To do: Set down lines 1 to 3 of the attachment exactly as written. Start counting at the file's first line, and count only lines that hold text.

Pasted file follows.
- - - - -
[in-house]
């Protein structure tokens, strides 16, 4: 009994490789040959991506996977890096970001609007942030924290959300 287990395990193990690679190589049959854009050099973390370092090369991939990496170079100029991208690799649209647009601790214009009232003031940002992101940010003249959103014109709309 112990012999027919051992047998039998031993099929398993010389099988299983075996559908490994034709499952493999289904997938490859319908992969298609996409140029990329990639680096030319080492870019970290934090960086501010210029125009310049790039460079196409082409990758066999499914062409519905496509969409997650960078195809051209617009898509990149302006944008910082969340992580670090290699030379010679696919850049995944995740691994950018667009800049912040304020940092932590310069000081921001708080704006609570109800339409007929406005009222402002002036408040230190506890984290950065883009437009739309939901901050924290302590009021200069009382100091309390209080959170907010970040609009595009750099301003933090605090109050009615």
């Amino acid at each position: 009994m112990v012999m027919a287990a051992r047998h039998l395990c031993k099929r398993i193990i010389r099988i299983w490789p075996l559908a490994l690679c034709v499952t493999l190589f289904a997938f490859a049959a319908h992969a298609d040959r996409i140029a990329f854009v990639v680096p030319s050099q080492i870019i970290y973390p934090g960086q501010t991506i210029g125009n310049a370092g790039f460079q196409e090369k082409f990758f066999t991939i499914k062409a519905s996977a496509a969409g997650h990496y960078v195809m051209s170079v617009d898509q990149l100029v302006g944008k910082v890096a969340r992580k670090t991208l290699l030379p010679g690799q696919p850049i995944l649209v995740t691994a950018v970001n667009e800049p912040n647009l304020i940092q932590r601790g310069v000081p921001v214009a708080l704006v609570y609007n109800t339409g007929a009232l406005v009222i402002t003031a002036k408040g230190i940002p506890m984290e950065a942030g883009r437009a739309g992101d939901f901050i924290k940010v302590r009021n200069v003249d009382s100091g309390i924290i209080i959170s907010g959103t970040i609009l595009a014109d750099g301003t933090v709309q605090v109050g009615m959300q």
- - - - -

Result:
[in-house]
């Protein structure tokens, strides 16, 4: 009994490789040959991506996977890096970001609007942030924290959300 287990395990193990690679190589049959854009050099973390370092090369991939990496170079100029991208690799649209647009601790214009009232003031940002992101940010003249959103014109709309 112990012999027919051992047998039998031993099929398993010389099988299983075996559908490994034709499952493999289904997938490859319908992969298609996409140029990329990639680096030319080492870019970290934090960086501010210029125009310049790039460079196409082409990758066999499914062409519905496509969409997650960078195809051209617009898509990149302006944008910082969340992580670090290699030379010679696919850049995944995740691994950018667009800049912040304020940092932590310069000081921001708080704006609570109800339409007929406005009222402002002036408040230190506890984290950065883009437009739309939901901050924290302590009021200069009382100091309390209080959170907010970040609009595009750099301003933090605090109050009615």
């Amino acid at each position: 009994m112990v012999m027919a287990a051992r047998h039998l395990c031993k099929r398993i193990i010389r099988i299983w490789p075996l559908a490994l690679c034709v499952t493999l190589f289904a997938f490859a049959a319908h992969a298609d040959r996409i140029a990329f854009v990639v680096p030319s050099q080492i870019i970290y973390p934090g960086q501010t991506i210029g125009n310049a370092g790039f460079q196409e090369k082409f990758f066999t991939i499914k062409a519905s996977a496509a969409g997650h990496y960078v195809m051209s170079v617009d898509q990149l100029v302006g944008k910082v890096a969340r992580k670090t991208l290699l030379p010679g690799q696919p850049i995944l649209v995740t691994a950018v970001n667009e800049p912040n647009l304020i940092q932590r601790g310069v000081p921001v214009a708080l704006v609570y609007n109800t339409g007929a009232l406005v009222i402002t003031a002036k408040g230190i940002p506890m984290e950065a942030g883009r437009a739309g992101d939901f901050i924290k940010v302590r009021n200069v003249d009382s100091g309390i924290i209080i959170s907010g959103t970040i609009l595009a014109d750099g301003t933090v709309q605090v109050g009615m959300q």